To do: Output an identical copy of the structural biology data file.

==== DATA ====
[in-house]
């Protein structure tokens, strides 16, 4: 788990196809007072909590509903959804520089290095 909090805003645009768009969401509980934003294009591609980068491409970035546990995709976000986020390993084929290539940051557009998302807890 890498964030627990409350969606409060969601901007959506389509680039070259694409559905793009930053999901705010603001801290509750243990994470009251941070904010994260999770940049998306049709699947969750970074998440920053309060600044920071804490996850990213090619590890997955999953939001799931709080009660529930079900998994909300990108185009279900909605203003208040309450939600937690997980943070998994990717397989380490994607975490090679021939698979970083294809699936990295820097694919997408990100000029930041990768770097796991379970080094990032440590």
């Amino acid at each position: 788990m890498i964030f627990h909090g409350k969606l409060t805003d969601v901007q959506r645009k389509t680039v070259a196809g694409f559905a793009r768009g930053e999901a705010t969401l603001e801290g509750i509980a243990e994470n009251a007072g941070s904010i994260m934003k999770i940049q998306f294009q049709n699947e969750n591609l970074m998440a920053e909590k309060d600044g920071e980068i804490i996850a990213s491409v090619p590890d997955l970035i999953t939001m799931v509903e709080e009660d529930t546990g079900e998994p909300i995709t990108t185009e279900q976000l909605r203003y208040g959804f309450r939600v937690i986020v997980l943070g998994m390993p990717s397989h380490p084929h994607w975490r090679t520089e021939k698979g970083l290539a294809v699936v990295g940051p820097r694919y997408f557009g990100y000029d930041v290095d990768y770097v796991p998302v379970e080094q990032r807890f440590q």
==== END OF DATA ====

[in-house]
């Protein structure tokens, strides 16, 4: 788990196809007072909590509903959804520089290095 909090805003645009768009969401509980934003294009591609980068491409970035546990995709976000986020390993084929290539940051557009998302807890 890498964030627990409350969606409060969601901007959506389509680039070259694409559905793009930053999901705010603001801290509750243990994470009251941070904010994260999770940049998306049709699947969750970074998440920053309060600044920071804490996850990213090619590890997955999953939001799931709080009660529930079900998994909300990108185009279900909605203003208040309450939600937690997980943070998994990717397989380490994607975490090679021939698979970083294809699936990295820097694919997408990100000029930041990768770097796991379970080094990032440590």
């Amino acid at each position: 788990m890498i964030f627990h909090g409350k969606l409060t805003d969601v901007q959506r645009k389509t680039v070259a196809g694409f559905a793009r768009g930053e999901a705010t969401l603001e801290g509750i509980a243990e994470n009251a007072g941070s904010i994260m934003k999770i940049q998306f294009q049709n699947e969750n591609l970074m998440a920053e909590k309060d600044g920071e980068i804490i996850a990213s491409v090619p590890d997955l970035i999953t939001m799931v509903e709080e009660d529930t546990g079900e998994p909300i995709t990108t185009e279900q976000l909605r203003y208040g959804f309450r939600v937690i986020v997980l943070g998994m390993p990717s397989h380490p084929h994607w975490r090679t520089e021939k698979g970083l290539a294809v699936v990295g940051p820097r694919y997408f557009g990100y000029d930041v290095d990768y770097v796991p998302v379970e080094q990032r807890f440590q």